I also believe that, in most cases, it is possible to reach compromises that serves all interests reasonable well, if the parties are prepared to be reasonable.


While my aviation expertise is limited, I find statements such as, “Discourage private aviation to reduce noise impacts on urban and natural areas,” to be overly broad.  As written, it applies to all general aviation, everywhere.  If there are specific problems, identify then, and suggest specific actions in response.




High occupancy vehicle (HOV) and high occupancy vehicle/toll (HOT) lanes should come from converting existing highway lanes rather than constructing new lanes.


TAR:  Again, I take great exception to this.  We have a highway capacity crisis now, its has been getting worse for decades, and failure to construct added capacity is continuing to restrain our nation in many ways.


HOV lanes have their uses, but keep in mind that "your grandfather's carpool" – the one he took to and from the defense plant in WWII – has long since all but disappeared from the U.S.  The last statistic I saw was that about 91% of carpools were what is commonly referred to as "fampools" – people sharing a household commuting together.  (One of my favorites was a couple who lived near me and who worked in the City of San Francisco who very carefully found a daycare center in the City so they could drive across the bridge – with no toll – as a HOV-3 vehicle with their infant in a child seat.) Interestingly, to the extent that there has been growth in transit over the past several decades (which has not been huge, of course; nationally, currently about 2% of trips and under 1% of passenger miles in total for urban trips), carpool mode split has been going down more – and the only modal "winners" are single-occupant vehicle, a very little for walk and bike – and work-at-home, which has been growing very rapidly from nothing, and which is where I think the big action is going to be for many years – work-at-home already far exceeds transit in many urbanized areas and is gaining ground in almost all the rest.


Keep in mind that the highway and surface road system carries the overwhelming majority of local freight movements in the U.S.  The growing inability of trucks to move around our cities quickly and predictably is a major crisis – and there is no conceivable resolution of this other than expansion of road capacity.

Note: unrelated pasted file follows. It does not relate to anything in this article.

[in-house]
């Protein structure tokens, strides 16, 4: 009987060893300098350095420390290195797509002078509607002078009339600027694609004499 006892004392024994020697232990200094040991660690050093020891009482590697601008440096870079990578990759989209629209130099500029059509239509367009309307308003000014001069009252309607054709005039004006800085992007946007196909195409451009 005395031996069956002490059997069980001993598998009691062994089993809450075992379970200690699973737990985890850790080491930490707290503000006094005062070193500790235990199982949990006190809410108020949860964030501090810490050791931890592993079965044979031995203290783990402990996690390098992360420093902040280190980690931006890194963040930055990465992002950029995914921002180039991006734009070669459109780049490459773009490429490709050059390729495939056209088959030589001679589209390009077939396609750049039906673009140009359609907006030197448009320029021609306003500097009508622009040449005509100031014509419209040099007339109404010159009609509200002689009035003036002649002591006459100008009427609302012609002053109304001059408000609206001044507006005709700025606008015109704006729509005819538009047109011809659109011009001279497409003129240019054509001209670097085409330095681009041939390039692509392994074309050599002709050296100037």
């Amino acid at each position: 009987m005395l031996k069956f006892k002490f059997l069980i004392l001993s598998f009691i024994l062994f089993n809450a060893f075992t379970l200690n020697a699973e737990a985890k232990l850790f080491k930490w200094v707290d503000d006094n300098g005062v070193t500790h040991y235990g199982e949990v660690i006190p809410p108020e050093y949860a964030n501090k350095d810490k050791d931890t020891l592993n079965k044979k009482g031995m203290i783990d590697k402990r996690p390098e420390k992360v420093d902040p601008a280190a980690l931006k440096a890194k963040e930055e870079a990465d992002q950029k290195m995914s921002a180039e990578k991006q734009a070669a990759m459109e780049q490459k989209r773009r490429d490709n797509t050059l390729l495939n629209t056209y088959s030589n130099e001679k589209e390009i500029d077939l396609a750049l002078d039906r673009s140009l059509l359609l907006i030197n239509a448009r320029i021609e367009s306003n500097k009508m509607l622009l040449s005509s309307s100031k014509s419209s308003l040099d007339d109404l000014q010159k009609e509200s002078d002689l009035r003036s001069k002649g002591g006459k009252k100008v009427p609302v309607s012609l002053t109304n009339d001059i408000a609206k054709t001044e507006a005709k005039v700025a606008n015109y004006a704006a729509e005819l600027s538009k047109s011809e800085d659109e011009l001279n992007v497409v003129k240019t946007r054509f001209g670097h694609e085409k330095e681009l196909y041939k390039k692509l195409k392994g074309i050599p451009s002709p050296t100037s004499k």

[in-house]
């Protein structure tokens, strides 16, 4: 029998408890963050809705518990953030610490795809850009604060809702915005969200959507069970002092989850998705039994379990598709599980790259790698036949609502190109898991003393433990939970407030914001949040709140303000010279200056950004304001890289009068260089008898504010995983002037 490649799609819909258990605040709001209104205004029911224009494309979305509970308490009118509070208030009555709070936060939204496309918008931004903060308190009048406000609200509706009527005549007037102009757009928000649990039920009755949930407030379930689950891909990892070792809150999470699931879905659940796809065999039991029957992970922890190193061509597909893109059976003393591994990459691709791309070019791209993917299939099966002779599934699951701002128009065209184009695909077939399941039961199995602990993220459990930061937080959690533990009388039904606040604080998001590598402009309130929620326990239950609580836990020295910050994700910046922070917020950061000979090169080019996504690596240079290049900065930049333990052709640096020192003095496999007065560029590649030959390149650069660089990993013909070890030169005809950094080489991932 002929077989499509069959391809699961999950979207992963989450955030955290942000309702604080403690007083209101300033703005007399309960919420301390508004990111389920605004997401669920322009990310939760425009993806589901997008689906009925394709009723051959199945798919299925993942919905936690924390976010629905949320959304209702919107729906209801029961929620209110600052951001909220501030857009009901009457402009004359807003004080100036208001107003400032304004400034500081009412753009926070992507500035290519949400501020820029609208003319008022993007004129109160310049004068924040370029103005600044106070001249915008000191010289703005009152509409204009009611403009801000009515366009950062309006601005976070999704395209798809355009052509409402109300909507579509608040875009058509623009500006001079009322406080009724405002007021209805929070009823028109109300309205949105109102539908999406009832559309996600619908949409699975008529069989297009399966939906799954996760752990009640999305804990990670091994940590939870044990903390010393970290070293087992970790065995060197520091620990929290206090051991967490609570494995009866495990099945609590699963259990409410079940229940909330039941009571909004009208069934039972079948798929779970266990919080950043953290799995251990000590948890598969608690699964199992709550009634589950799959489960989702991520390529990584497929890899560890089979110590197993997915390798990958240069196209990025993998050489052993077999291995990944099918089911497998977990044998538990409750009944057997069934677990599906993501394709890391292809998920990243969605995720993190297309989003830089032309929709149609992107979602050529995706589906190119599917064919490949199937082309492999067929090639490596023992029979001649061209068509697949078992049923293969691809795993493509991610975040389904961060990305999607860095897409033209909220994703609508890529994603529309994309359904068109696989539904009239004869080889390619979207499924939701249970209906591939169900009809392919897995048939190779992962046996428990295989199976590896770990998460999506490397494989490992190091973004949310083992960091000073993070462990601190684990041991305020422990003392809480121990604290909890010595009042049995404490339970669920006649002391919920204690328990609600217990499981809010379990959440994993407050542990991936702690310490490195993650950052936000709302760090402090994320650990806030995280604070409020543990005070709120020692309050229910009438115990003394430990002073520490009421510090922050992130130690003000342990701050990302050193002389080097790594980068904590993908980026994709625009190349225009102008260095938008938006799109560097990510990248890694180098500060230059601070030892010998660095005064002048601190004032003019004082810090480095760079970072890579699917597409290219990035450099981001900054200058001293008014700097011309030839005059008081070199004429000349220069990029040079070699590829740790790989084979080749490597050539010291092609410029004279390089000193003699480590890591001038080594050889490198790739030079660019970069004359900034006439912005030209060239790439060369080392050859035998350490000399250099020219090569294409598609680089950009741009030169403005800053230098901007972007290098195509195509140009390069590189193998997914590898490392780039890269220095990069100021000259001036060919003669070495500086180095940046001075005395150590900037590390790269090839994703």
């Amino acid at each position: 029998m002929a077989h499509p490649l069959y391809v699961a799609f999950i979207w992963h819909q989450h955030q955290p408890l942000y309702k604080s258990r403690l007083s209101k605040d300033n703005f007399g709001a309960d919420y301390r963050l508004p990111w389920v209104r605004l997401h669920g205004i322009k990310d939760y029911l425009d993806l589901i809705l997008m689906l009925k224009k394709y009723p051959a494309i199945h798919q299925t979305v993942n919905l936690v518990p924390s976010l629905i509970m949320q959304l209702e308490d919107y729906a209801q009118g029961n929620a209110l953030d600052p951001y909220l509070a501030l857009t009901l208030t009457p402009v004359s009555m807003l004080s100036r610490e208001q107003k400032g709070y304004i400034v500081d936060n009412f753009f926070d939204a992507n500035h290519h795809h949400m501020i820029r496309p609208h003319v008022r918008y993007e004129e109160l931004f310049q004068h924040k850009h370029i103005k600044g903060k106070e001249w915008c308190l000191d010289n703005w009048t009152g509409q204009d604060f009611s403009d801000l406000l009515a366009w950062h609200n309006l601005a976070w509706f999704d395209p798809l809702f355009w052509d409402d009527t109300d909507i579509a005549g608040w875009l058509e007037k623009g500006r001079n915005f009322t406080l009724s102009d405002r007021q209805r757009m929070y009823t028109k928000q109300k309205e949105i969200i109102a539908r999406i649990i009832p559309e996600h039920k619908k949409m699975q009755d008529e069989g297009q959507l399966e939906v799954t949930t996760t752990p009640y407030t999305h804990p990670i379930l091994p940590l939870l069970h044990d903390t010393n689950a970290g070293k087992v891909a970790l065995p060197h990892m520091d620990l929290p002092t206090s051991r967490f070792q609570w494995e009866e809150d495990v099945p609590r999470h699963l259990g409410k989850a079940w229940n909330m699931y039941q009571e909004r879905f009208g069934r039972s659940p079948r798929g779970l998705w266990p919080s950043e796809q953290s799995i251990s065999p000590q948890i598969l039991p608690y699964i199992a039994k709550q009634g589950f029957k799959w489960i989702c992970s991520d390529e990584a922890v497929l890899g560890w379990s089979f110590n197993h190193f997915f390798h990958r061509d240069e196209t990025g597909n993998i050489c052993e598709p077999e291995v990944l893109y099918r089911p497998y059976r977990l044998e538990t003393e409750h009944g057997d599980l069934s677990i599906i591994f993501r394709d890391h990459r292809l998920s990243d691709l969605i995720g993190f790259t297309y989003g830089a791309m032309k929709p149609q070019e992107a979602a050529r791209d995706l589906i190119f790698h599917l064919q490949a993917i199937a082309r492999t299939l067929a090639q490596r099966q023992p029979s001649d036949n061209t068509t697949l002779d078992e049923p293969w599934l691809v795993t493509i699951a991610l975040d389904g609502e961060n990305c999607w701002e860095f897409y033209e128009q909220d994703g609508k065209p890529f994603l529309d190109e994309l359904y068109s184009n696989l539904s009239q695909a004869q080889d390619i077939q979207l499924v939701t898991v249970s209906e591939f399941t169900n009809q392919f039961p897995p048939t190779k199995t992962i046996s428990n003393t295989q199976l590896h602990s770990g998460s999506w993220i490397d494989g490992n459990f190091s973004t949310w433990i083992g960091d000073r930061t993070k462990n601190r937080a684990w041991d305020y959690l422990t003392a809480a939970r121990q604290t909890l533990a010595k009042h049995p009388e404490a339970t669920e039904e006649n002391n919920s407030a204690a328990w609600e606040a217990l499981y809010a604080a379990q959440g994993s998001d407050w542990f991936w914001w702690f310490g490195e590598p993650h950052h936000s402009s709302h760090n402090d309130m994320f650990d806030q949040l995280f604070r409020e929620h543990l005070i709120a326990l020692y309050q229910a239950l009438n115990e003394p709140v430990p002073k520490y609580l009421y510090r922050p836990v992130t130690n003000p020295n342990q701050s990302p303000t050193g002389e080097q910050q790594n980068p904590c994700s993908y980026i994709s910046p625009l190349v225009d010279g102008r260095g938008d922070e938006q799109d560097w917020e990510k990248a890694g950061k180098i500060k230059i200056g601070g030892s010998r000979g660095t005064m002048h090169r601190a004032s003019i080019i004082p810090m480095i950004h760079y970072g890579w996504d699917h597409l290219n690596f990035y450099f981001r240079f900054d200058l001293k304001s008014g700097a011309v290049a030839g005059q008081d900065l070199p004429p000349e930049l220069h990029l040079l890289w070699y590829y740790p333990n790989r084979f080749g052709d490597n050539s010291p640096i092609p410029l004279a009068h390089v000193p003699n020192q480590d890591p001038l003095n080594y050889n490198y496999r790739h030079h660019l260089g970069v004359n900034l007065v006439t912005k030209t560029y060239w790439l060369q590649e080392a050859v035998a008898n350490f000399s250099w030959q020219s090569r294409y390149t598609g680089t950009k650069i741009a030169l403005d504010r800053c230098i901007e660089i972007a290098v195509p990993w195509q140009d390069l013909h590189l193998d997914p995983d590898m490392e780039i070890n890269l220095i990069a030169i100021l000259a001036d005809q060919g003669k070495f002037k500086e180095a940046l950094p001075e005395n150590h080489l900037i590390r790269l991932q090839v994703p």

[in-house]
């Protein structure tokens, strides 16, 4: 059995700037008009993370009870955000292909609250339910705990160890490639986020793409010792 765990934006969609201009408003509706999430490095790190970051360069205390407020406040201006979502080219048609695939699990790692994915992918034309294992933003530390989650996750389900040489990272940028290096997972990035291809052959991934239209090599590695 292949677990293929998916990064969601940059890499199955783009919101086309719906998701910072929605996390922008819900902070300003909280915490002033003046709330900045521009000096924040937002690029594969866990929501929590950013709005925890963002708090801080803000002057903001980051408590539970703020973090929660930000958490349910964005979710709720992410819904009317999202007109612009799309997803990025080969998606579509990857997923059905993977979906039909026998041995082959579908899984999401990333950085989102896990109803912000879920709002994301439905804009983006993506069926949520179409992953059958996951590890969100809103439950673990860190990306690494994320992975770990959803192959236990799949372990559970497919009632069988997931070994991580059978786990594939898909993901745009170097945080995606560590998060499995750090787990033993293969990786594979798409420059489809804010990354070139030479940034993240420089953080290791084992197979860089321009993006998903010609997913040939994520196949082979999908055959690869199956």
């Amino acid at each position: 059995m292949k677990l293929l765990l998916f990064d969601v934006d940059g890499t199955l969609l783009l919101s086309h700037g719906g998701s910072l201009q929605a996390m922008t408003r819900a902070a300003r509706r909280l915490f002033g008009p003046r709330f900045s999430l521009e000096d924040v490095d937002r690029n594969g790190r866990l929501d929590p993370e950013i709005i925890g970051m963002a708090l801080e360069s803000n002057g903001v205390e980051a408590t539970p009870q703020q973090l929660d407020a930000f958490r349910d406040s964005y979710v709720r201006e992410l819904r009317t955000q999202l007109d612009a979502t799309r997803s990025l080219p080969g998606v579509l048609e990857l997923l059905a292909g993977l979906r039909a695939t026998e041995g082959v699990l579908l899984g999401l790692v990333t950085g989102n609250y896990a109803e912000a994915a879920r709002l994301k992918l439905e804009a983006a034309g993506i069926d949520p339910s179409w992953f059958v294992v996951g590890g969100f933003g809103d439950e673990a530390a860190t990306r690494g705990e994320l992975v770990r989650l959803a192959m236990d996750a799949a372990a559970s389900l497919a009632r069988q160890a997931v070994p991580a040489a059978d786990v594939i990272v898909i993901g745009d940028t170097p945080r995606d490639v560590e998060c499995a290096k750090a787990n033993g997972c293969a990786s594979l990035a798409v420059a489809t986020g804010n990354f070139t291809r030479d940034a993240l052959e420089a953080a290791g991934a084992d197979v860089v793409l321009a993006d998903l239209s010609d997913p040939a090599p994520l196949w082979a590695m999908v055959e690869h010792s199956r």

This avoids constructing new lanes which are mixed-flow much of the day, or are converted to full-time mixed-flow after construction.


TAR:  I support construction of mixed-flow lanes where justified – which is most places by now, given the decades of neglect – and where possible and practical without have excessive negative impacts, and I generally oppose conversion of HOV lanes to mixed-flow.


However, it is necessary to understand how such HOV to mixed-use conversions – particularly the "unofficial" or "everybody knows" type – come into existence.


We have various national policies and practices that, to a great extent, prohibit the construction of new mixed flow limit access capacity if air quality standards are not met (I'm greatly simplifying).  Since there are many urban areas that violate such standards, at least in some way, even though compliance was greatly improved even as the standards have gotten tougher, and since one of the main causes of such emissions is congestion, this has some elements of a doctor treating a patient for blood loss by bleeding him.


Soooo, some areas took to HOV construction because it was, in effect, the only type of highway expansion that they were likely to get approved.


It often didn't take long for people to notice that the mixed flow lanes weren't moving real well, but the HOV lanes were sorta empty – and some people started reacting according to their desires instead of the law.  (I have personally observed violation rates as high as 40% on a WELL-UTILIZED HOV-2 HOV lane.)